Jamuna thumped herself down on the porch of her ancestral home. She still couldn't convince herself to believe that her own son has done this to her. She was thrown out by her son and daughter-in-law from their home in Mumbai where she has spent almost all her life since her marriage at the age of twenty. Though she was in her early fifties, Jamuna was still healthy enough to take care of herself. She let out a sigh as she made her mind not to crumble against the cruelty of fate. She set out to her hometown by the first train she could catch and took up the job of a sweeper in the old-age home of her native town which was arranged by a benevolent neighbor in Mumbai.
'At least,' she thought, 'it is much better than begging on the streets.'
She assured herself that she will be able to earn enough through her job to feed herself respectably as long as she is fit to work. And also save a little for that time in future when she won't be able to work any longer. With a determined stride, she opened the lock of the little cottage that she has inherited from her late parents and stepped into it's dark solitude. She cleaned the cottage which was locked since a long time and took a bath when she was done. As there was still time for her first day at the new job, Jamuna made herself a cup of tea and settled down in the porch again to have it at leisure.
As she took the first sip from her cup, her gaze wandered to the bungalow opposite to her cottage. Her childhood best friend Gayatri used to live there once. She was of the same age as her and both of them were classmates during their school life. According to the opinion of Jamuna's mother Shanti, Gayatri was the luckiest and the most perfect human being who has ever lived on the planet. Shanti used to say that Gayatri was showered immensely with all those gifts that a woman craves for. Right from the time, the two had bonded, Shanti wanted Jamuna to be exactly like Gayatri.
Gayatri was a brilliant student during their school days. She had a sharp brain and amazing memory and was quick in learning lessons. While Jamuna was an average student and used to barely score passing marks.
"Why can't you study like her?" Shanti used to scold Jamuna whenever Gayatri used to top the class.
But Gayatri was neither proud of her achievements nor did she looked upon Jamuna with contempt. She helped Jamuna with her studies as often as she could. And they remained best buddies in spite of being poles apart.
As time passed by, Gayatri grew up into a beautiful young girl. Everyone in their neighborhood started singing praises of her beauty and elegant dressing style. Whereas Jamuna was a plainly dressed, average -looking adolescent girl whom nobody cared to notice.
"Why can't you dress-up like her?" Shanti again pounced upon poor Jamuna for not being able to compete with her gorgeous friend.
But for Gayatri, Jamuna's external appearance didn't mattered much and she loved her for being who she is.
A few years later, Gayatri got admission in a reputed college for graduation while Jamuna kept struggling to pass her tenth standard examination. Soon after completion of her graduation, Gayatri was married to a rich businessman from Delhi.
"If you were also as qualified as her," Shanti sighed as she pitied the fate of her own unfortunate daughter, "and were a beautiful young woman like her, you would also have managed to bag a prince like the one who has landed in her kitty."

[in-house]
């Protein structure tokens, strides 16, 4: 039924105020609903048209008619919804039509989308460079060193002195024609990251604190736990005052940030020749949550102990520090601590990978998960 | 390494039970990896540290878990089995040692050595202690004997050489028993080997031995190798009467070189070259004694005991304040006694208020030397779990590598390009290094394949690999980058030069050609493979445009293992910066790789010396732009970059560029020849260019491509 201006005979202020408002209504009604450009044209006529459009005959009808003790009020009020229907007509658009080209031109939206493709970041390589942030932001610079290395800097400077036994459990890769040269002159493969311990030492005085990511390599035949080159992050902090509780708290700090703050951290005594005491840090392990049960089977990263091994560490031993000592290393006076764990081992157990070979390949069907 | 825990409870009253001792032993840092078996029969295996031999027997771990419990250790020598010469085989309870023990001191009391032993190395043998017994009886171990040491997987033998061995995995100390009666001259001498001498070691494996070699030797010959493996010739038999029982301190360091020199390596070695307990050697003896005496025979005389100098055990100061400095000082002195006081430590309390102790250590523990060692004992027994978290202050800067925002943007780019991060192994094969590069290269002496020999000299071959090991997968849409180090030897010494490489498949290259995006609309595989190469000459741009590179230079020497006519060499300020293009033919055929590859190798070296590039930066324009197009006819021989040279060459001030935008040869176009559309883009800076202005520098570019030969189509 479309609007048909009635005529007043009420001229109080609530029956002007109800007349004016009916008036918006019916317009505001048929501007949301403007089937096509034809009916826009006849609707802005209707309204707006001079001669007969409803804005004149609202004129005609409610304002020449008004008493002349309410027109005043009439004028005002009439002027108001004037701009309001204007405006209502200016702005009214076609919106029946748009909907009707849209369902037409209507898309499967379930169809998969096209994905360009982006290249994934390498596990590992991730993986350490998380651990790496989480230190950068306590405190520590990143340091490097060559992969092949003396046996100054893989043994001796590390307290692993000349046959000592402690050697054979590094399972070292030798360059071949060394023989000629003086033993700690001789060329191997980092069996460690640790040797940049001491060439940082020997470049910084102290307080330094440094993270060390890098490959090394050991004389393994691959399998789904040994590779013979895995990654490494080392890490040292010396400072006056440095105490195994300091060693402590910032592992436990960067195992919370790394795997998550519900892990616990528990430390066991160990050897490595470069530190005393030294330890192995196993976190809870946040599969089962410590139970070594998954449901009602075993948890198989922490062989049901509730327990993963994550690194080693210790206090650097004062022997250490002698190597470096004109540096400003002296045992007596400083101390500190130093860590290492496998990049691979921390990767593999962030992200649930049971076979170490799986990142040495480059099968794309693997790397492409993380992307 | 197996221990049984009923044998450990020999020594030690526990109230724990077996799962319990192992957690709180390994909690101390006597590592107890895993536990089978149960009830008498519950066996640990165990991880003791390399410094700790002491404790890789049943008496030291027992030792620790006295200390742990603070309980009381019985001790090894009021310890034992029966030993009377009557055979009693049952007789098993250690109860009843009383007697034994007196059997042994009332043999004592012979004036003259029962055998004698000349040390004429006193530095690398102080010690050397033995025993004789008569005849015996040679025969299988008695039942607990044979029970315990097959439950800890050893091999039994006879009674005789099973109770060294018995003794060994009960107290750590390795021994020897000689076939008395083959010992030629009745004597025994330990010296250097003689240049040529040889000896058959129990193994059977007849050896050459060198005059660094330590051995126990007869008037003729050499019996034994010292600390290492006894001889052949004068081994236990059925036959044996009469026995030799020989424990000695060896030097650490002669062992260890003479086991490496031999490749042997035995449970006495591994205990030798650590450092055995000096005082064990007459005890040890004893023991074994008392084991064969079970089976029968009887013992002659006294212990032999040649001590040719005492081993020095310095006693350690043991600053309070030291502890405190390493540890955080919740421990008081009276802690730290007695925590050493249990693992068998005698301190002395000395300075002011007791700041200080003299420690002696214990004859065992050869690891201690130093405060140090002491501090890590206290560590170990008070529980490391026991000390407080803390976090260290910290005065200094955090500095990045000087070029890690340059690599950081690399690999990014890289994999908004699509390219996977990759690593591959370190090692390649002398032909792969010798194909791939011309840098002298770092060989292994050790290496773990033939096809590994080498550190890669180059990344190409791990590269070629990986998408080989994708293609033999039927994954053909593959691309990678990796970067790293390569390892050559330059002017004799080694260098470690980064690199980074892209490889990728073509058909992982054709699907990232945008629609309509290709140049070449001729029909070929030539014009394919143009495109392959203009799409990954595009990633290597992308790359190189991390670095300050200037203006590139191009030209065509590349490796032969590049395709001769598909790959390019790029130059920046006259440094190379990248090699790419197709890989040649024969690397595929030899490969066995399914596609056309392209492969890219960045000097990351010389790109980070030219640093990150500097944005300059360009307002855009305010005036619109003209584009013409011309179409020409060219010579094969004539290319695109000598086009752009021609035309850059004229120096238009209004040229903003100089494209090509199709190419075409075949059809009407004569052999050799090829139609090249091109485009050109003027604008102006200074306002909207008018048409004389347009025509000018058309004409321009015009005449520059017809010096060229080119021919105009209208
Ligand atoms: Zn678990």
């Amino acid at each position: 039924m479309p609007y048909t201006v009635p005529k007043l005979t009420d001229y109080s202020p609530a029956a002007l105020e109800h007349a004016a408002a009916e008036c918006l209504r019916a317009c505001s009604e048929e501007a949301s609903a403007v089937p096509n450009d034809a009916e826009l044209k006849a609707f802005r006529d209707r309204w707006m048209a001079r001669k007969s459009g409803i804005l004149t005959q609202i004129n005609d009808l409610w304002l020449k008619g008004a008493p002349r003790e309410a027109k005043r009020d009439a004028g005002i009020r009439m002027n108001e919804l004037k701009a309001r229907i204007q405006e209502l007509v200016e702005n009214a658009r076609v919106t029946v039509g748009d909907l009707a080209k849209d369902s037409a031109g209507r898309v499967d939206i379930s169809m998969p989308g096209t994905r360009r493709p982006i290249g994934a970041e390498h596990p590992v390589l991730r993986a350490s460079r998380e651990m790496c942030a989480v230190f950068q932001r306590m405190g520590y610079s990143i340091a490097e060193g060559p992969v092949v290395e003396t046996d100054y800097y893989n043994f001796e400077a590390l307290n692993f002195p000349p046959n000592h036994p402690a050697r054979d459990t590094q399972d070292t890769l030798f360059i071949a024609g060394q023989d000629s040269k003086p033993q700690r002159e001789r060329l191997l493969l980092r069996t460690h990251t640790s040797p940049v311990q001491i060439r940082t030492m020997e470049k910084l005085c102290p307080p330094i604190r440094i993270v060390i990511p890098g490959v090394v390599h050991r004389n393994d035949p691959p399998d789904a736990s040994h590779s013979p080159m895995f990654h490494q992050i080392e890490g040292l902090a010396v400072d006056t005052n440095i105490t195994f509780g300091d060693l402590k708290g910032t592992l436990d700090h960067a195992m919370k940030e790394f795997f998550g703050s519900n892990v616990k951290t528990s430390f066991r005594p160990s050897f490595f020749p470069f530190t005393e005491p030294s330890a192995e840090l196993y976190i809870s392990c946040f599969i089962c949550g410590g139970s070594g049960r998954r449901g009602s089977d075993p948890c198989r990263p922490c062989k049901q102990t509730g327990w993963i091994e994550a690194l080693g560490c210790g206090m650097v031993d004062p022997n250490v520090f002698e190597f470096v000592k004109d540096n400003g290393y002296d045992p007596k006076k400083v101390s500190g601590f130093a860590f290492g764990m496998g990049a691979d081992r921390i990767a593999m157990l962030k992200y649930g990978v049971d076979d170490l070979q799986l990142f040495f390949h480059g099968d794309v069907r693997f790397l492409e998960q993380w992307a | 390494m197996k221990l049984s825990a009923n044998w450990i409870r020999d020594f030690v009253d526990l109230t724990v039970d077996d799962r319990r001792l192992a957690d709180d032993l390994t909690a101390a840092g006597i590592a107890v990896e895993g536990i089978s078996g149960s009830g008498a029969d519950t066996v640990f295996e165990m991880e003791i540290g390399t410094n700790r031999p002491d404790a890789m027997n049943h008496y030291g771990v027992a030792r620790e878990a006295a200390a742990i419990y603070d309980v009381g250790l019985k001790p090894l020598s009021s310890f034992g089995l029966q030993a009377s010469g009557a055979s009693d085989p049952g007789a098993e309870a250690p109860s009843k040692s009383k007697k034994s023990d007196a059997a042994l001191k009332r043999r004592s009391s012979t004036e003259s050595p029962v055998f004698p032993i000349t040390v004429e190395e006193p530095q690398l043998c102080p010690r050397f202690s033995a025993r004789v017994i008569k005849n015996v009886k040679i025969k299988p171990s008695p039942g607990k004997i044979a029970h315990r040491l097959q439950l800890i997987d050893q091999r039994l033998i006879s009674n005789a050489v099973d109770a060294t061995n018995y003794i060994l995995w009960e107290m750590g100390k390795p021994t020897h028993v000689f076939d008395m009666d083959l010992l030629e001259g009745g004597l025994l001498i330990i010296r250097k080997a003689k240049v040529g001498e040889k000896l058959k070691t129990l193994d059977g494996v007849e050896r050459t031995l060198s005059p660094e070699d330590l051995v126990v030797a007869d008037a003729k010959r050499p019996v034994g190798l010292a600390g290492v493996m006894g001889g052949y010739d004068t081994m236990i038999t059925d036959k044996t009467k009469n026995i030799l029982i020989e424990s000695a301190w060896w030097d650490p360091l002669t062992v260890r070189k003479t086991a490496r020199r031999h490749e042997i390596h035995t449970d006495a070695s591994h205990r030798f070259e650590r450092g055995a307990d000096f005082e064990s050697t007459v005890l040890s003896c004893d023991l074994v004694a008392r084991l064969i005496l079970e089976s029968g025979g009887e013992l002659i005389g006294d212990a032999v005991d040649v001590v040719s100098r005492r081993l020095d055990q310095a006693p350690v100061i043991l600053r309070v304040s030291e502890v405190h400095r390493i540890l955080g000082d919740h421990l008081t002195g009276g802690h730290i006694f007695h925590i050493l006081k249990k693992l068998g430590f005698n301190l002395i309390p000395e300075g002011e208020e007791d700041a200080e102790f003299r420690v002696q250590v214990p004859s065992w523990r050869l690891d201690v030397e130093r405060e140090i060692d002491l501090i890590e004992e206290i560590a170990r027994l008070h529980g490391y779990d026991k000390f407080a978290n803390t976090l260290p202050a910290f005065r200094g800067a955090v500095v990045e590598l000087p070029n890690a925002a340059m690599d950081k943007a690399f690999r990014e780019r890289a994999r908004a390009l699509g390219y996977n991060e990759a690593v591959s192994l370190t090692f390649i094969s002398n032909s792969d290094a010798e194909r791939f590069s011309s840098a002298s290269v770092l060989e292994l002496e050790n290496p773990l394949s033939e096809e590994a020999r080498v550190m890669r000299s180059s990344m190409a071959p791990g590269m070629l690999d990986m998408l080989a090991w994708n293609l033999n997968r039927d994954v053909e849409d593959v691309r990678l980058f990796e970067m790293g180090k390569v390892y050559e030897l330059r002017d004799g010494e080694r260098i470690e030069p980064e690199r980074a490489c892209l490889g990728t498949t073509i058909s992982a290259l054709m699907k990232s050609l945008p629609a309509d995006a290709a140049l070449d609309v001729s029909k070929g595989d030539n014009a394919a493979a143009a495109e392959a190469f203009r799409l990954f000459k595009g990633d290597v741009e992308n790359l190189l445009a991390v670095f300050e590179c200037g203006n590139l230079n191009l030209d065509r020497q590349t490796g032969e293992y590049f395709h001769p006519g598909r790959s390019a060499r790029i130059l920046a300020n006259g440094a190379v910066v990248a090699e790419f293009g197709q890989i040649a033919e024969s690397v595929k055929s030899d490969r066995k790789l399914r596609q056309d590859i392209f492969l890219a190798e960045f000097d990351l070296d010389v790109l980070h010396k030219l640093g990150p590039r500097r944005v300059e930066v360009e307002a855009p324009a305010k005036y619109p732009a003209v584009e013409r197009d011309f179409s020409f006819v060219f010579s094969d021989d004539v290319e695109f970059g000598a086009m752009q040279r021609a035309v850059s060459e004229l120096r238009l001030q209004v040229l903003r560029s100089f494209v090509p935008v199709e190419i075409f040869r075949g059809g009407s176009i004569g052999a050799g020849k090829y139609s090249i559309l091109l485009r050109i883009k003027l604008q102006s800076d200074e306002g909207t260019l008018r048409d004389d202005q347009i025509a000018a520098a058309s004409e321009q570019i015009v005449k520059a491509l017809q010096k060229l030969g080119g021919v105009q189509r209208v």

Finally, Gayatri bade them all a farewell and set out to the capital city with her Prince Charming to start a new life. A few months later, Jamuna was also married to the head clerk who worked in Mumbai and lived in a chawl there. Soon after marriage, motherhood dawned upon her and from there began the never ending fight for survival which lasted till the day she was thrown out of her own house like a rotten piece of meat by her son.
Jamuna sighed as memories clouded her face. She looked at the empty glass of tea that she held in her hand and thought, 'where will be Gayatri now?'
She has never being much to her hometown after her marriage and has never met Gayatri since destiny made them take two different paths. She felt an urge to meet her again as she was left all alone and was badly in need of her best friend from her childhood.
"She must be reigning like a queen in her palace," Jamuna smiled as she felt happy for her friend who has always outwitted her.
Jamuna had a light breakfast and hurried towards the old- age home as she didn't want to be late for the first day of her duty. She was received warmly at her post of duty and was relieved to get acquainted with a few kind souls. When she was sweeping the floor her eyes fell on a lonely woman sitting inside one of the rooms clad in a white saree of a widow. Her eyes widened out of horror as recognition dawned upon her.
"Gayatri!!" she ran towards her and threw her hands around her.
"Jamuna!" Tears rained down Gayatri's eyes and she sobbed in Jamuna's arm's, "Nobody wants me now Jamuna. I was thrown out of my home by my children."
"So was I," The tears that flowed down Jamuna's eyes were that of joy as her beloved friend was back with her, "but you don't have to worry Gayatri as I am always there for you."
Gayatri smiled as she recognized that those were the words she used to say whenever Jamuna gets scolded by her mother for not being able to equal her. Both the ladies hugged each other as they had found a family again in each other after being abandoned by their respective families. Jamuna looked at the sky and wondered whether her deceased mother Shanti have finally found peace as Jamuna was now sharing the same fate as Gayatri. Jamuna shook her head as she realized that her mother will never say those notorious words again - "Be like her!"